Albert Spalding : biography
Meanwhile, Spalding and his brother began a sporting goods store in Chicago. In 1877, Spalding began to use a glove to protect his catching hand. People had used gloves previously, but never had a star like Spalding used one. Of course, Spalding had an ulterior motive for doing so. He and his brother sold baseball gloves, and wearing one himself was good for business.
In 1876, Spalding won 47 games as the prime pitcher for the Chicago White Stockings, who captured the National League’s inaugural pennant by a wide margin.
Spalding published the first official rules guide for baseball. In it he stated that only Spalding balls could be used (previously, the quality of the balls used had been subpar). Spalding also founded the “Baseball Guide,” which at the time was the most widely-read baseball publication. Spalding retired from playing baseball in 1878, although he continued as a major force as owner of the White Stockings and major influence on the National League. Spalding’s .796 career winning percentage (from an era when teams played about once or twice a week) is the highest ever achieved by a baseball pitcher.
In 1888–1889, Spalding took a group of major league players around the world to promote baseball and Spalding sporting goods. Playing across the western U.S., the tour made stops in Hawaii (although no game was played), New Zealand, Australia, Ceylon, Egypt, Italy, France, and England. The tour returned to grand receptions in New York, Philadelphia, and Chicago. The tour included future Hall of Famers Cap Anson and John Montgomery Ward. While the players were on the tour, the National League instituted new rules regarding player pay that led to a revolt of players, led by Ward, who started the Players League the following season (1890). The league lasted one year, partially due to the anti-competitive tactics of Spalding to limit its success.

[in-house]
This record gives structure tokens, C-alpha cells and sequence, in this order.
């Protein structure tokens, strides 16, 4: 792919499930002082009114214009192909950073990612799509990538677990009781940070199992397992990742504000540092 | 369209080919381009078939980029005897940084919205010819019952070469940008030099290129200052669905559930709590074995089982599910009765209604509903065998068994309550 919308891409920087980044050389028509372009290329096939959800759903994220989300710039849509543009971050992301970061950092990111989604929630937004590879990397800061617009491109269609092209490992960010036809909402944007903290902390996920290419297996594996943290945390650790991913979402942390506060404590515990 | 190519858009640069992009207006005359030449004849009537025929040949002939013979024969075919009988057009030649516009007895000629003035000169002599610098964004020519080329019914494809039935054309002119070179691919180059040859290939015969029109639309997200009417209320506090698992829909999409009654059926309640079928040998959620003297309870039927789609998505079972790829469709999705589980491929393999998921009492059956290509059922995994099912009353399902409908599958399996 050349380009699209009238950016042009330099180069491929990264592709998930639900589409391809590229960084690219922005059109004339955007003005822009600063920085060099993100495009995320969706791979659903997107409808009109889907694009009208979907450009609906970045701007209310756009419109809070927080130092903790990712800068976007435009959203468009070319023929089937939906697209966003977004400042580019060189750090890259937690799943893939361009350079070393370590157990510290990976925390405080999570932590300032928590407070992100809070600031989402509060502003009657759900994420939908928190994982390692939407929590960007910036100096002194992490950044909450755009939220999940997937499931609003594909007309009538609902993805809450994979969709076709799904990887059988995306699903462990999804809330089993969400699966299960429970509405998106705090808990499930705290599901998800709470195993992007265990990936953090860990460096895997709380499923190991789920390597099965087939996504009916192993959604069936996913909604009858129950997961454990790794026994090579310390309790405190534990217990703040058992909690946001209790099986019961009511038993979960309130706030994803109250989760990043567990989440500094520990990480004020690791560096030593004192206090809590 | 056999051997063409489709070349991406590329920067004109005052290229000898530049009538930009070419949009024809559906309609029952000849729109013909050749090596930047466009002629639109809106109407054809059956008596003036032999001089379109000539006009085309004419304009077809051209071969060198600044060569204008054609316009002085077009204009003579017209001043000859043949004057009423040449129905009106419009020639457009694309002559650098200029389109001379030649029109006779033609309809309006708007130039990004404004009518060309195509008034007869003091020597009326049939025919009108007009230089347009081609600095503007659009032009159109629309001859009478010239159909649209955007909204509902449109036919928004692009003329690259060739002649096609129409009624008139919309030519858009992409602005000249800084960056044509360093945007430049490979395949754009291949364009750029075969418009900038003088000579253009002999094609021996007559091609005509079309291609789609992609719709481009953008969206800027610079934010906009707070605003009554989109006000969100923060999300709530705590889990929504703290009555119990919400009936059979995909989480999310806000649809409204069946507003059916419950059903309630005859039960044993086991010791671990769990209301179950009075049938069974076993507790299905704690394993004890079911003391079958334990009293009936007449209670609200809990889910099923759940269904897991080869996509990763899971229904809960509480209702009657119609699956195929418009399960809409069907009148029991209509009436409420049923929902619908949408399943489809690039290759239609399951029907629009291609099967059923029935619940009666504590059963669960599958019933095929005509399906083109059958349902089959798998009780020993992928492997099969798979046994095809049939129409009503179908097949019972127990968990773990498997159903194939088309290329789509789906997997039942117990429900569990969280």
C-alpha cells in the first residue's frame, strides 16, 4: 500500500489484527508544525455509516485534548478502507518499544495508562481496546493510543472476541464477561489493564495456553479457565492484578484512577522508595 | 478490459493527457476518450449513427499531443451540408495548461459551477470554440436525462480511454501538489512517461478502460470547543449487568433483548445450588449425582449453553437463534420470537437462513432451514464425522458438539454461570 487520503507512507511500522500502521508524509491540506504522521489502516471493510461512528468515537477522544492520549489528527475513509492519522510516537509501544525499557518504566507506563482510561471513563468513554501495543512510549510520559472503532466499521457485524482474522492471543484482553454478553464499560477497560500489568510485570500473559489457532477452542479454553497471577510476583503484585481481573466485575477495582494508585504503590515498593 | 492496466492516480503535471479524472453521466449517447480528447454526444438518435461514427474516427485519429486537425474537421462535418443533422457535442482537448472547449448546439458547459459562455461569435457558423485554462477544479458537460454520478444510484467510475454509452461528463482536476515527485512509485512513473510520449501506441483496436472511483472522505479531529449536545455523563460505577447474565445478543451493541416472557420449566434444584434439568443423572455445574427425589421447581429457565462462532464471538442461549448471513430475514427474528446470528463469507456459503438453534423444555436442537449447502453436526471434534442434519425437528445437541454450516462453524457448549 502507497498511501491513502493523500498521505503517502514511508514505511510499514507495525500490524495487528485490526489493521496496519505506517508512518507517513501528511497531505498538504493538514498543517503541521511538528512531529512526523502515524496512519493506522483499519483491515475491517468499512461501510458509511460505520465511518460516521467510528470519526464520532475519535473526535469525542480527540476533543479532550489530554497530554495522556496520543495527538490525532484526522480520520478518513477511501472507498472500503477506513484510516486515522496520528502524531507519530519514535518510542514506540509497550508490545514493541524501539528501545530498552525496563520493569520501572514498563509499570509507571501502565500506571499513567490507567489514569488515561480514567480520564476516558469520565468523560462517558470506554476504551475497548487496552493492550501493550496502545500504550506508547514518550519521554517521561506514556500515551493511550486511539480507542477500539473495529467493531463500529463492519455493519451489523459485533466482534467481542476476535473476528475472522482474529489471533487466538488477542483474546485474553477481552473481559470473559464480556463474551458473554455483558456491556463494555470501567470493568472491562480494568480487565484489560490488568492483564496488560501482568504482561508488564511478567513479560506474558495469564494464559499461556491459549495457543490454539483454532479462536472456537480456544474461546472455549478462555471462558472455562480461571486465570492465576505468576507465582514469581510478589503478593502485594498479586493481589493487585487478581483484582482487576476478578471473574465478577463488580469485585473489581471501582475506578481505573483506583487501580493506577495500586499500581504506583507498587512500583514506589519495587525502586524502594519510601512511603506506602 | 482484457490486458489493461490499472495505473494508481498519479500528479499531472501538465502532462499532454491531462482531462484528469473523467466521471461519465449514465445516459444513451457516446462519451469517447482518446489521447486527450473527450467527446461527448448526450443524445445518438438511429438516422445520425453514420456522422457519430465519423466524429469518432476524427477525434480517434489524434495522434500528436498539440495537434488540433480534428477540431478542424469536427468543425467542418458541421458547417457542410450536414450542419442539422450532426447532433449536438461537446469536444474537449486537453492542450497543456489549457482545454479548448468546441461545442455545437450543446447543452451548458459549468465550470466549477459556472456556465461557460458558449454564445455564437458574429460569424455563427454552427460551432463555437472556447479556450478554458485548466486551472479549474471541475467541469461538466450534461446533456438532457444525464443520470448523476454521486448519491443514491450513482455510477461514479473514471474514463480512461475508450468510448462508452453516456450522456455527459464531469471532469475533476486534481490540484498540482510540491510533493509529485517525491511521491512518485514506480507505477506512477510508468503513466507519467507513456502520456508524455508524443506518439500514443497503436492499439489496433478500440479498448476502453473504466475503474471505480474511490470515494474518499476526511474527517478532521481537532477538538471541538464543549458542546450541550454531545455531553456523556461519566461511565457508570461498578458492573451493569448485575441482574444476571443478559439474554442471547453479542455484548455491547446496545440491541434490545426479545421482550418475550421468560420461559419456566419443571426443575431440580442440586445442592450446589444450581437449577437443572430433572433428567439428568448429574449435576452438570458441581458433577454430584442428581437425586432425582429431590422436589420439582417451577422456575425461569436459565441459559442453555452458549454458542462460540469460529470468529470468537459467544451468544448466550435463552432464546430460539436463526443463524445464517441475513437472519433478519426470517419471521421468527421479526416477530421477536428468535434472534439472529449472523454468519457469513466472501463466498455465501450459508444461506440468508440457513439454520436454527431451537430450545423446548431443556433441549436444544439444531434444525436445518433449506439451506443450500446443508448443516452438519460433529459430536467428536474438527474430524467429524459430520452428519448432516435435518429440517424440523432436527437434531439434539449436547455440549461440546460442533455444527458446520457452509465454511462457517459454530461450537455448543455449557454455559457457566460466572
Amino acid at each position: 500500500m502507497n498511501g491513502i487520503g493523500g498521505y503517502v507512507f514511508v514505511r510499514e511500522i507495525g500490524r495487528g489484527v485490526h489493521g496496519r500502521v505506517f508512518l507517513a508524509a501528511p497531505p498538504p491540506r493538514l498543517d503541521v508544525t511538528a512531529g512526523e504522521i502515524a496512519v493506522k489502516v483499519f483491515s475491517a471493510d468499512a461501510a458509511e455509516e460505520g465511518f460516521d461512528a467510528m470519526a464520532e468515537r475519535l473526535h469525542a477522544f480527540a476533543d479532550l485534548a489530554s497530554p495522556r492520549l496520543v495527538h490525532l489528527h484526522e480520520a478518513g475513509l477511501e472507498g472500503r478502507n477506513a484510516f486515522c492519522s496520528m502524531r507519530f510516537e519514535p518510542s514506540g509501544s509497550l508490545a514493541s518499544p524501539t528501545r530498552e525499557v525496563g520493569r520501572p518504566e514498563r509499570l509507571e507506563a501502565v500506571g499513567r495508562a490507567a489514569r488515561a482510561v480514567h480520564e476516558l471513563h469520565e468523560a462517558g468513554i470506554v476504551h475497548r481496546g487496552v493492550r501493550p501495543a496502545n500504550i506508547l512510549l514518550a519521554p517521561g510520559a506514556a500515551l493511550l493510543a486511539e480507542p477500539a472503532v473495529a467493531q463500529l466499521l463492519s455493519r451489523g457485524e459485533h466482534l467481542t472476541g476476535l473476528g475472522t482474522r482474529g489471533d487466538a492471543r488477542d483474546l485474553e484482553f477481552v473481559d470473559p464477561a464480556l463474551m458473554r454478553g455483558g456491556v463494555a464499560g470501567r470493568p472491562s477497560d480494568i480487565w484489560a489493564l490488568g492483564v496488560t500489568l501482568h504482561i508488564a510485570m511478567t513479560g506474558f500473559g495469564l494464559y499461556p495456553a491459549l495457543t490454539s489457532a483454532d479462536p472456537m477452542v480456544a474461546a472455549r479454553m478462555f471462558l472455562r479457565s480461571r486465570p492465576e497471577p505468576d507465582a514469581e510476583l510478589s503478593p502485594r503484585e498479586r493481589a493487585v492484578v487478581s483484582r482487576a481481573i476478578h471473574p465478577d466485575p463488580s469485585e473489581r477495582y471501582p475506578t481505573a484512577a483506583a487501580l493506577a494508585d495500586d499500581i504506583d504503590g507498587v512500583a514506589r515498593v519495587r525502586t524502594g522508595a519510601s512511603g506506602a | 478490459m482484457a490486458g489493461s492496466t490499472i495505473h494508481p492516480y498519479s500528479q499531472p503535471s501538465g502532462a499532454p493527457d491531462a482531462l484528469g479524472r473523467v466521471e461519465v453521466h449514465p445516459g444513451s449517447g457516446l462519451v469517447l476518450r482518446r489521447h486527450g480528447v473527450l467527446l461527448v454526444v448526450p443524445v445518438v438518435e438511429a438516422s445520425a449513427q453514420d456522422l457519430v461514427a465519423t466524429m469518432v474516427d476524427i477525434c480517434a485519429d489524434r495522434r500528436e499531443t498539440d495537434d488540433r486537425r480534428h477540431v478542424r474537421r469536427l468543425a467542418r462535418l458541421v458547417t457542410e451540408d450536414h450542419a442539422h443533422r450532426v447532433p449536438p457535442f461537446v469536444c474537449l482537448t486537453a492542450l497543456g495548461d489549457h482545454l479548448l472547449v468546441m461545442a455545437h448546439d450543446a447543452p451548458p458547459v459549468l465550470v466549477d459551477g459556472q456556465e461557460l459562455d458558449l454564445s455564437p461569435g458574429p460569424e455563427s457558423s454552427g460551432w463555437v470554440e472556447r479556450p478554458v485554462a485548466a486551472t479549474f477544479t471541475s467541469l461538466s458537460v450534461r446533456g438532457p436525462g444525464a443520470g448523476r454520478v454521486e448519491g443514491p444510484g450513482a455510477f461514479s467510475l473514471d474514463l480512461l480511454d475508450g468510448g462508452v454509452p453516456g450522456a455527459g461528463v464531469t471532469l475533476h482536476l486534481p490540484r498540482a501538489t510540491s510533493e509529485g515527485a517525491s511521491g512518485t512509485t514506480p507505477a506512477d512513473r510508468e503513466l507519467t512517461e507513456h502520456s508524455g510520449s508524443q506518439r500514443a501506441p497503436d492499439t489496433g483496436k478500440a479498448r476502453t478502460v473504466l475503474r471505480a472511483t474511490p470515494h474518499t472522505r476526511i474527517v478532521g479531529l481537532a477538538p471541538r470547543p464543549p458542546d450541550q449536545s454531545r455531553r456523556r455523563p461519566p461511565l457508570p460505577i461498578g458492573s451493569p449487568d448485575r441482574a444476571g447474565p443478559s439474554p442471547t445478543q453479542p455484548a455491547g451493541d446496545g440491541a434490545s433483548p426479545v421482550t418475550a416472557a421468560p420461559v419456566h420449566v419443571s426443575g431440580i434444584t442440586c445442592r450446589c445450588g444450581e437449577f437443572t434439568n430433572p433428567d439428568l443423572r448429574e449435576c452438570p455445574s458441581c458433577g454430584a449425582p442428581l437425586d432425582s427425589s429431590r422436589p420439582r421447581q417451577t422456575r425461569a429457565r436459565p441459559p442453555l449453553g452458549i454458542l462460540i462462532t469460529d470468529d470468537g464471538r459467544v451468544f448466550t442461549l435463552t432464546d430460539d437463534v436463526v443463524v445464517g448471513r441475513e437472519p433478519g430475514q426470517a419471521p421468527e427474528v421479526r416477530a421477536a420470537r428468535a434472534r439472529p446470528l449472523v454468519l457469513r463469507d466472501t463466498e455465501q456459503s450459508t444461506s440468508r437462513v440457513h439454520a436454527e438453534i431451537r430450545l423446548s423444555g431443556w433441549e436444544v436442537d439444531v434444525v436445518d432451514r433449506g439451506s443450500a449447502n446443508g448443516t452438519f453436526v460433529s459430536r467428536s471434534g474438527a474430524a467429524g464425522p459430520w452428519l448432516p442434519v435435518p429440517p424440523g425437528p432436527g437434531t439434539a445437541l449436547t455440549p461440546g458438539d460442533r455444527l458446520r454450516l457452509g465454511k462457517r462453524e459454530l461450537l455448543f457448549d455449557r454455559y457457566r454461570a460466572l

Spalding’s store grew rapidly over the next 25 years, with 14 stores by 1901, expanded from retail into manufacturing baseball equipment and is still a going concern. In 1900 Spalding was appointed by President McKinley as the USA’s Commissioner at that year’s Summer Olympic Games. In 1905, after Henry Chadwick wrote an article saying that baseball grew from the British sports of cricket and rounders, Spalding called for a commission to find out the real source of baseball. The commission called for citizens who knew anything about the founding of baseball to send in letters. After three years of searching, on December 30, 1907, Spalding received a letter that (erroneously) declared baseball to be the invention of Abner Doubleday. The commission, though, was biased, as Spalding would not appoint anyone to the commission if they believed the sport was somewhat related to the English sport of rounders. Just before the commission, in a letter to sportswriter Tim Murnane, Spalding noted, “Our good old American game of baseball must have an American Dad.” The project, later called the Mills Commission, concluded that “Base Ball had its origins in the United States” and “the first scheme for playing baseball, according to the best evidence available to date, was devised by Abner Doubleday at Cooperstown, N.Y., in 1839.”
Receiving the archives of Henry Chadwick in 1908, Spalding combined these records with his own memories (and biases) to write “America’s National Game” (published 1911) which, despite its flaws, was probably the first scholarly account of the history of baseball.
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